The Bakthi Period: There was a powerful religious renaissance by Hindu Saints and poets between the 5th and 11th Centuries AD*. This was to counteract the predominance acquired by Buddhism and Jainism during the previous century. This Bakthi movement was spearheaded by great literary work by 63 Saivaite saints called Nayanmaars and 12 Vaishnavaite saints called Azhwaars. The works of the former were compiled in the 11th Century* as 12 Thirumurais and that of the latter were compiled in the 9th Century* as Naalayira Divya Prabandam (4000 hymns). This is a body of great devotional literature and the medium of expression was through music and dance. The poems composed by these Hindu saints were carried to the masses with the help of easy musical tunes by singers who were called Paanars (those who were proficient in Pann-Raga) and Oduvaars (those who could recite the musical devotional poems). Even to this day the Oduvaars carry on the tradition of singing the compositions like Thevaaram and Thiruvaachakam in temples. In today’s concert stage too, these compositions find an important place. It is worth noting that Ariyakudi Sri Ramanuja Iyengar , who systematized the concert format, sang at least one Thiruppavai song in every concert. This is a composition of Aandaal , one of the Aalwaars.
The other important landmark in the history of Tamil literature is the epic –Kamba Ramayanam dated 9th Century AD*. This is primarily a very large literary work and its devotional content is only incidental. As it was planned to be a “perunkappiyam” (large literary work), the poems shine with different colours and emotional content (navarasam) at different stages. It gives great opportunity to musicians to use the songs in this story, to express emotions like chivalry, sadness, anger, humour, etc., in musical form.
Arunagirinathar who lived in the 15th Century AD, composed more than 1000 songs on Lord Subramanya, which is called Thiruppugazh. This work, besides its devotional and literary value, is greatly significant due to its musical content. The songs cover all the 108 taala-s(rhythmic beats), as per the carnatic tradition. These songs are widely sung in concert stages (although the taala is generally simplified) and they add a special status and flavour to Carnatic music.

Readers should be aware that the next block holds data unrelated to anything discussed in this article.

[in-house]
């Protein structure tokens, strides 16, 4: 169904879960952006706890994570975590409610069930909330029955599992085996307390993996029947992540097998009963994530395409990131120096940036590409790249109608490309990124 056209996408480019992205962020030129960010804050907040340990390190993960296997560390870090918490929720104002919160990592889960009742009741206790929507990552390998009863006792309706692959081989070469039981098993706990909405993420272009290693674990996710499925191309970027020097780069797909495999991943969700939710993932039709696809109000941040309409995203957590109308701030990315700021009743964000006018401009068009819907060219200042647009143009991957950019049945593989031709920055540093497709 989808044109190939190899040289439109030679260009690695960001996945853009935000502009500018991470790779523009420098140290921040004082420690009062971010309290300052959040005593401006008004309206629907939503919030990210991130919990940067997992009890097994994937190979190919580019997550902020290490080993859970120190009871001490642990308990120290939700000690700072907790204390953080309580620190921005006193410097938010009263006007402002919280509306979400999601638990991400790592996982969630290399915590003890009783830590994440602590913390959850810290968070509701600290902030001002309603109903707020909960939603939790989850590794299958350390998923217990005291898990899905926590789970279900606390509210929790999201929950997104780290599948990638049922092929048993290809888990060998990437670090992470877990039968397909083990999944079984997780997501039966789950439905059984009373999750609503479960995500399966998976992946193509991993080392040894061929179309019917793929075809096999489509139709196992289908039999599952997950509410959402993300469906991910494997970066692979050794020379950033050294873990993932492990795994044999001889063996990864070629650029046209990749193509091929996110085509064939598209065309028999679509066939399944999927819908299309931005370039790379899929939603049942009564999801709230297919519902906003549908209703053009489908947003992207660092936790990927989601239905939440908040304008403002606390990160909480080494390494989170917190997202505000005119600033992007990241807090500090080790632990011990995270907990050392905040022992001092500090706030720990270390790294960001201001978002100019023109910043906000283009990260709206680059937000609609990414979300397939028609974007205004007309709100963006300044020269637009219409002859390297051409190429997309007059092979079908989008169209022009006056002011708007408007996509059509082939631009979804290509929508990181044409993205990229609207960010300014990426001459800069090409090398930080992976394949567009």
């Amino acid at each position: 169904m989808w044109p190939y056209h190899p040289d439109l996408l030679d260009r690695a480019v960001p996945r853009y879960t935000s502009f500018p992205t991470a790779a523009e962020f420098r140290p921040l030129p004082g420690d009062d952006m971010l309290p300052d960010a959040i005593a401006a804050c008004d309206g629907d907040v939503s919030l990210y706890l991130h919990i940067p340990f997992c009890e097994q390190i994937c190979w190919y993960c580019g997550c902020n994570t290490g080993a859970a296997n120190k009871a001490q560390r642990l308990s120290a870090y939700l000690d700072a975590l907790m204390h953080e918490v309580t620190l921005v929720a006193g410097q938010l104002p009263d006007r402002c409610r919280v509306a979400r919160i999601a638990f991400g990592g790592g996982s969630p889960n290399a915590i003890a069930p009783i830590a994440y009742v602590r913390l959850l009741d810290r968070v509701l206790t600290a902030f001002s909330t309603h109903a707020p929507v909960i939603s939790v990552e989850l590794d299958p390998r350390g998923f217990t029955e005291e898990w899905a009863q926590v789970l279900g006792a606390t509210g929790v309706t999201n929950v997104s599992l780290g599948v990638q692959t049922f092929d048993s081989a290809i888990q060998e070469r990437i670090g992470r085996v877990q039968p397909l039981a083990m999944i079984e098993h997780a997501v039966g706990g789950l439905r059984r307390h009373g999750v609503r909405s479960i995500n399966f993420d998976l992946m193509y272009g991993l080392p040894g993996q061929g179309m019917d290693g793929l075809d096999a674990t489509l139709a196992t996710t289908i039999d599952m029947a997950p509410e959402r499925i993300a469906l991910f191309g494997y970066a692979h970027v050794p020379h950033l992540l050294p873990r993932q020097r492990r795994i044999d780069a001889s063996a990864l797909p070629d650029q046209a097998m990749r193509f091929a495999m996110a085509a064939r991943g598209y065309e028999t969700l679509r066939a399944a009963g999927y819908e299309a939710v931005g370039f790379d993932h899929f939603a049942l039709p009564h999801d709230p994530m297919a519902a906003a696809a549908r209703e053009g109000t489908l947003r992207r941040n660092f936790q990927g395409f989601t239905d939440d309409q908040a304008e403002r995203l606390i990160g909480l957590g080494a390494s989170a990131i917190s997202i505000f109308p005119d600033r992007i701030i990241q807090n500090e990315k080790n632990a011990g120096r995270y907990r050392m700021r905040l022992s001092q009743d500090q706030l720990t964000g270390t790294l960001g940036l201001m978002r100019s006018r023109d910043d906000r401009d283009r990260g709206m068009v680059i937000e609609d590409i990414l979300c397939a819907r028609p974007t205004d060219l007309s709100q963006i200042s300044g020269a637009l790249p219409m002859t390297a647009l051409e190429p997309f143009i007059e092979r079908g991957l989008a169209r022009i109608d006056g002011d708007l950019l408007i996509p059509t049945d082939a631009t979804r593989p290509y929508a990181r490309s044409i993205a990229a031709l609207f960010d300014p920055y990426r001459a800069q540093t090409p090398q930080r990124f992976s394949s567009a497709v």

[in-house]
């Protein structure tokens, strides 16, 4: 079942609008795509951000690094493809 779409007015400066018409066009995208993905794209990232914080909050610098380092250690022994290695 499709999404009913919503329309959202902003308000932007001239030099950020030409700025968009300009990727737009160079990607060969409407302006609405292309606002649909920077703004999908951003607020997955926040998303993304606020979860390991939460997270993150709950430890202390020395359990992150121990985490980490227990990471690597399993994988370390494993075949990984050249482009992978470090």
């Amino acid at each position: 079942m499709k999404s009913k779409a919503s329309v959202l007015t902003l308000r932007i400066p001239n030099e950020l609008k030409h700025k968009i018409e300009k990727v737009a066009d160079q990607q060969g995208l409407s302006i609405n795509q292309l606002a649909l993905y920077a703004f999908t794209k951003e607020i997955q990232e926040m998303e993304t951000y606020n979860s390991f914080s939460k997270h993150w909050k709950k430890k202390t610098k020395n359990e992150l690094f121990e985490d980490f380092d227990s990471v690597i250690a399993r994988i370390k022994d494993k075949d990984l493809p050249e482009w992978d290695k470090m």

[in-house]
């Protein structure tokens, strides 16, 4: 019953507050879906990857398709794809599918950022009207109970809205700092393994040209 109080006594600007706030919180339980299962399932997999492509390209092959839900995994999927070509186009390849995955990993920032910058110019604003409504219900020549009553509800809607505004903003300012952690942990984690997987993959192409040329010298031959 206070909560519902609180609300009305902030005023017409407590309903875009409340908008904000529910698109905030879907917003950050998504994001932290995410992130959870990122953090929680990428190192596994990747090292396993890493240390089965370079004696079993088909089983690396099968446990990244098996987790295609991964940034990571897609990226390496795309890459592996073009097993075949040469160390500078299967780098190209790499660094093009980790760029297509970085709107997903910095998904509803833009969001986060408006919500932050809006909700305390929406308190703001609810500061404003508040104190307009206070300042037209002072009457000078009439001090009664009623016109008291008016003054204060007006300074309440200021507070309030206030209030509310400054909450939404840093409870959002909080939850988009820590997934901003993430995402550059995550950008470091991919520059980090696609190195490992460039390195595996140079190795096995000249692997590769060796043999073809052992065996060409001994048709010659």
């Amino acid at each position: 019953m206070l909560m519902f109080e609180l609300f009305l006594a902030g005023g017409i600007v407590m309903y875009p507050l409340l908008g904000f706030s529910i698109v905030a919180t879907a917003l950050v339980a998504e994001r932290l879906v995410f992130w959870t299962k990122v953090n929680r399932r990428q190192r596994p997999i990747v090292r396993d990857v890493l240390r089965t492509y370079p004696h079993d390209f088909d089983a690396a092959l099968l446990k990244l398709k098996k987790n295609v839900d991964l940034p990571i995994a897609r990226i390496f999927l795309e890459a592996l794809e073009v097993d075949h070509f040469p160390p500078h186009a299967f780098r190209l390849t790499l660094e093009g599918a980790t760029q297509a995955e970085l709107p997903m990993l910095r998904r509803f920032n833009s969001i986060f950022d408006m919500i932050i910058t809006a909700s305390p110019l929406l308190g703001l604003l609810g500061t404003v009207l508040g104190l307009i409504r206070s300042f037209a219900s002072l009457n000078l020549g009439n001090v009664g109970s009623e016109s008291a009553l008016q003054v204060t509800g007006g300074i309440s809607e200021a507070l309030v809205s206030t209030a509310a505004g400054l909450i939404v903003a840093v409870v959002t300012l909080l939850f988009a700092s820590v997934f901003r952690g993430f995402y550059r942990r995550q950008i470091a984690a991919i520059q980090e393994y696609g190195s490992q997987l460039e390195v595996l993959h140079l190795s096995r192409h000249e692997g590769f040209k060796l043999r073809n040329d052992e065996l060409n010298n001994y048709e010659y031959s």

Mahaakavi Subramania Bharathi who lived till the early 20th Century has composed several patriotic and devotional songs in simple Tamil, but still fully conforming to the complex Grammar rules of the language. Most of the songs have now been set to music and are being sung in carnatic concerts.
There are many later year composers, whose main focus was the musical content of the compositions . Although the value of these compositions to carnatic music is indisputable, it may be difficult for experts to accept them as part of “Tamil Literature”.
Tamil literature also gives details of various musical instruments used at that time. The most important one is the Yazh (similar to today’s veena) .Four types of Yazh are detailed in the Sangam classic. The Makara Yazh with the head of an alligator and canine body and limbs, the Senkottu Yazh shaped like a boat as also the Sagoda Yazh, and the Periyazh also known as Paravai Yazh. The Vil Yazh in the form of a bow points to the origins of the instrument as it was born from the twang of the arrow from the hunter's bow. Paanars (Singers) who could play the yazh were called Yazhppanars. Even today there is a place in Srilanka by name Yazhppanam.
Carnatic music was also widely used in Drama (Naatakam) from olden days till recent times. It is also interesting to note that, when the Movies/ Talkies emerged as an independent entertainment medium, they had borrowed many of their methods from the stage. This resulted in some of the earliest Talkies like Nandanaar and Sivakavi, where it was proudly announced that it contained some 40 or 50 songs, most of which were chaste carnatic compositions!!
The amount of information on carnatic music in Tamil literature is a vast treasure and it needs deep research to bring it out completely. This article is only an attempt to show an outline of the possibilities that exist in this direction.
Some of the ragas of today and their (near) parallel in Tamil Pann-s are also listed below -
|Kolli/ kollik kauvaanam
*All dates are rough estimates, as different studies contradict each other as to the exact period of the particular literary work.
Courtesy World Wide Web